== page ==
The Alfasud turned out to be a revelation for the car world. For the first time, Alfa Romeo opted for front-wheel drive.
Inspired by VW?
Alfa Romeo would conquer the world from southern Italy with a new revolutionary, affordable middle class. That became the AlfaSud. An entirely new engine was developed for the project, an 4 cylinder boxer engine of 1186 cc with 63 DIN hp. That power source was conceived by the Austrian Rudolf Hruska. Hruska also worked for VW, hence his preference for boxer engines. The Bosch-equipped cast-iron, liquid-cooled boxer with its light-alloy heads lay in front of the front axle and gave the Alfasud its characteristic low nose, a wonderfully vibration-free run and a favorable, low center of gravity. Because the engine block was cast in one piece, production was simple and inexpensive. The combustion rooms in the heads were roof-shaped. Additional combustion spaces were saved in the pistons and the valves were driven by a single, belt-driven, overhead camshaft per cylinder row. The concept was fantastic. The cars drove super. And they rusted like hell. Moreover, the southern Italian workers committed sabotage because they did not like to work in a factory instead of dreaming about higher benefits under the olive trees.
The Sud ran on Super
Alfa explicitly stated that the small four-cylinder had to be fired on Super. (Ron 98). Originally, the boxer engine had a displacement of 1186 cc (bore x stroke 80mm x 59mm) for a four-speed gearbox. Later it grew and became the power source for the 33. The crankshaft ran in three plain bearings. The loose bearing caps with a ribbed fit were joined to the block by both horizontal and vertical bolts and provided solid support for the crankshaft. The lubrication was provided by 4,6 liter 10 W 50 (including the oil filter) the boxers ran wonderfully, trotted through their rev range and were even with their initial 63 DIN hp a pleasant dynamic motorization for the light Sudjes. And what if you look under such an Alfasud hood? Even with a more exciting model like our photo model, a 1,5 TI? That doesn't look exciting at all, not Italian exhibitionist. Not like a Real Alpha.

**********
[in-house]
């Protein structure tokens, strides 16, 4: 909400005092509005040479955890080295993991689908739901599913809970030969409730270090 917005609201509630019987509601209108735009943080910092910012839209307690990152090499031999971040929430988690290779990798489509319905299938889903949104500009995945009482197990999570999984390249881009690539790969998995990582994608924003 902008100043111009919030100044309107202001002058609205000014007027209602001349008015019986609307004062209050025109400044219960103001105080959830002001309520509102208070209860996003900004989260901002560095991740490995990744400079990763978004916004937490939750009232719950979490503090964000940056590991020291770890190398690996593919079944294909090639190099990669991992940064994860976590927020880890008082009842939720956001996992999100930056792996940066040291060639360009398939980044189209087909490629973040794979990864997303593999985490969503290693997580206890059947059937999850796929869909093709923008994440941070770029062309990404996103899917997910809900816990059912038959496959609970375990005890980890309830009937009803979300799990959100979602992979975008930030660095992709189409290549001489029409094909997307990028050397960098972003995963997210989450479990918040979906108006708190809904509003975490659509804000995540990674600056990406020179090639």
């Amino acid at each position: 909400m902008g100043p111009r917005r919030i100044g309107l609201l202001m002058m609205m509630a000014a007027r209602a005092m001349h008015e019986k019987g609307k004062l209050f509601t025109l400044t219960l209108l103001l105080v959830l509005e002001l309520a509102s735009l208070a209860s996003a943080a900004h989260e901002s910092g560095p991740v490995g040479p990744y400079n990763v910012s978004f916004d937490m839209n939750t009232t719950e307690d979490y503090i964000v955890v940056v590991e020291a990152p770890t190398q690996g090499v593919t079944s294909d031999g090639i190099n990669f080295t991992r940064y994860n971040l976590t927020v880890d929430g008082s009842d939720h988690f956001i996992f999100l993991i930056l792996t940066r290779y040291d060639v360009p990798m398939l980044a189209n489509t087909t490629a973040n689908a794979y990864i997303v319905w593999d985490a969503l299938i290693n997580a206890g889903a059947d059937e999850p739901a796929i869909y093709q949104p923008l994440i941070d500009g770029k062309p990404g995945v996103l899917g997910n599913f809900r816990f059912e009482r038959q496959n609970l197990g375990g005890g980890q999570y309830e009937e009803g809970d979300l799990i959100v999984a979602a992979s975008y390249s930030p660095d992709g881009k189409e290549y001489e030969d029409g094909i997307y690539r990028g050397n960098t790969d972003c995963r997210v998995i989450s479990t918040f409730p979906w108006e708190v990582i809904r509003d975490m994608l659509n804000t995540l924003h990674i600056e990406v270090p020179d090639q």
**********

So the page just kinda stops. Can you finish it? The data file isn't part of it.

Under the hood of an AlfaSud
The Alfasud originally had such a reinforcement between 'service room' and the engine room. The dividing wall, also called diaphragm wall, forms the reinforcement between the attachment points of the struts and thus ensures that the engine compartment is less subject to torsion. The four-cylinder boxer lies flat on its stomach hidden in clamped between its inner brake discs in the depth between some appendages. The air filter housing is more effective than beautiful. The carburetors that breathe through it are the best when they are allowed to blow through. Under the 50 km / h, they sometimes work less smoothly. Among Boxer enthusiasts, the 1.5 liter 95 pk and the 1.7 liter 118 pk blocks are the toppers. The first generation of 1.5 liter 105 hp blocks actually delivered only a piece or 93 and were much less flexible than the 1.5 liter 95 hp engines.
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